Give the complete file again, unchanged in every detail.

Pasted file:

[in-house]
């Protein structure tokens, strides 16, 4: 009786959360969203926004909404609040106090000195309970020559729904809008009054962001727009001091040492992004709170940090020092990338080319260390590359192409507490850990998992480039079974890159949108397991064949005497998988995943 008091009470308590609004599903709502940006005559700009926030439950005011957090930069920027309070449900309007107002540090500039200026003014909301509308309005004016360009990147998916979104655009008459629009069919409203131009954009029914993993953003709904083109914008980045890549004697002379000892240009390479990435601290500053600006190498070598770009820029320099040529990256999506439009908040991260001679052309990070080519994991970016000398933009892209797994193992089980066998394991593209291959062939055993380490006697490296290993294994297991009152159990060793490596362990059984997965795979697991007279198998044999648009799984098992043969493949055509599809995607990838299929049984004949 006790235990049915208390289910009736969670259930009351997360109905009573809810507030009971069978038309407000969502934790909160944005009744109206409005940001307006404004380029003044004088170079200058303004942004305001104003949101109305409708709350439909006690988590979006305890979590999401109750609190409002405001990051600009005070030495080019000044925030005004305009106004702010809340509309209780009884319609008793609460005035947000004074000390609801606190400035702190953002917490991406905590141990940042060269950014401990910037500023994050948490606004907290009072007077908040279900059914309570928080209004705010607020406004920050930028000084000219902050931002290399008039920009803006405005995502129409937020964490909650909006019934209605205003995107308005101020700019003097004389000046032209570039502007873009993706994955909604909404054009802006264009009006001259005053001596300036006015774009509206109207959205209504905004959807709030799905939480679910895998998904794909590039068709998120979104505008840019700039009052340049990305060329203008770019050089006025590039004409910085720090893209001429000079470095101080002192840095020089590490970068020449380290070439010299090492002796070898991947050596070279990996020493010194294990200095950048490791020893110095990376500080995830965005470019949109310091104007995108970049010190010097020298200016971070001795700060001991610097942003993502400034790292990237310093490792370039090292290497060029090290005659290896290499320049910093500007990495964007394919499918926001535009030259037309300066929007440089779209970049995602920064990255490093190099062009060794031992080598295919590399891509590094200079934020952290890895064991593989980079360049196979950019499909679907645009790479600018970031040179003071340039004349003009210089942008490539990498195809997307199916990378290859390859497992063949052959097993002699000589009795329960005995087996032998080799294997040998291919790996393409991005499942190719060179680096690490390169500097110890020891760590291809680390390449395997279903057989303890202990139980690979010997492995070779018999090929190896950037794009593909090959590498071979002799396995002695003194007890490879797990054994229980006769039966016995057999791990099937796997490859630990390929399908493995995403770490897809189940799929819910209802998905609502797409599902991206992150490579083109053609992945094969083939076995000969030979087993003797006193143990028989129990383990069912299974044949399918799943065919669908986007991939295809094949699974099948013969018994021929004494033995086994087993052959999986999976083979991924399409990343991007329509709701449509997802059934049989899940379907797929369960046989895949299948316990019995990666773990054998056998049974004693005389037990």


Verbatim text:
[in-house]
């Protein structure tokens, strides 16, 4: 009786959360969203926004909404609040106090000195309970020559729904809008009054962001727009001091040492992004709170940090020092990338080319260390590359192409507490850990998992480039079974890159949108397991064949005497998988995943 008091009470308590609004599903709502940006005559700009926030439950005011957090930069920027309070449900309007107002540090500039200026003014909301509308309005004016360009990147998916979104655009008459629009069919409203131009954009029914993993953003709904083109914008980045890549004697002379000892240009390479990435601290500053600006190498070598770009820029320099040529990256999506439009908040991260001679052309990070080519994991970016000398933009892209797994193992089980066998394991593209291959062939055993380490006697490296290993294994297991009152159990060793490596362990059984997965795979697991007279198998044999648009799984098992043969493949055509599809995607990838299929049984004949 006790235990049915208390289910009736969670259930009351997360109905009573809810507030009971069978038309407000969502934790909160944005009744109206409005940001307006404004380029003044004088170079200058303004942004305001104003949101109305409708709350439909006690988590979006305890979590999401109750609190409002405001990051600009005070030495080019000044925030005004305009106004702010809340509309209780009884319609008793609460005035947000004074000390609801606190400035702190953002917490991406905590141990940042060269950014401990910037500023994050948490606004907290009072007077908040279900059914309570928080209004705010607020406004920050930028000084000219902050931002290399008039920009803006405005995502129409937020964490909650909006019934209605205003995107308005101020700019003097004389000046032209570039502007873009993706994955909604909404054009802006264009009006001259005053001596300036006015774009509206109207959205209504905004959807709030799905939480679910895998998904794909590039068709998120979104505008840019700039009052340049990305060329203008770019050089006025590039004409910085720090893209001429000079470095101080002192840095020089590490970068020449380290070439010299090492002796070898991947050596070279990996020493010194294990200095950048490791020893110095990376500080995830965005470019949109310091104007995108970049010190010097020298200016971070001795700060001991610097942003993502400034790292990237310093490792370039090292290497060029090290005659290896290499320049910093500007990495964007394919499918926001535009030259037309300066929007440089779209970049995602920064990255490093190099062009060794031992080598295919590399891509590094200079934020952290890895064991593989980079360049196979950019499909679907645009790479600018970031040179003071340039004349003009210089942008490539990498195809997307199916990378290859390859497992063949052959097993002699000589009795329960005995087996032998080799294997040998291919790996393409991005499942190719060179680096690490390169500097110890020891760590291809680390390449395997279903057989303890202990139980690979010997492995070779018999090929190896950037794009593909090959590498071979002799396995002695003194007890490879797990054994229980006769039966016995057999791990099937796997490859630990390929399908493995995403770490897809189940799929819910209802998905609502797409599902991206992150490579083109053609992945094969083939076995000969030979087993003797006193143990028989129990383990069912299974044949399918799943065919669908986007991939295809094949699974099948013969018994021929004494033995086994087993052959999986999976083979991924399409990343991007329509709701449509997802059934049989899940379907797929369960046989895949299948316990019995990666773990054998056998049974004693005389037990």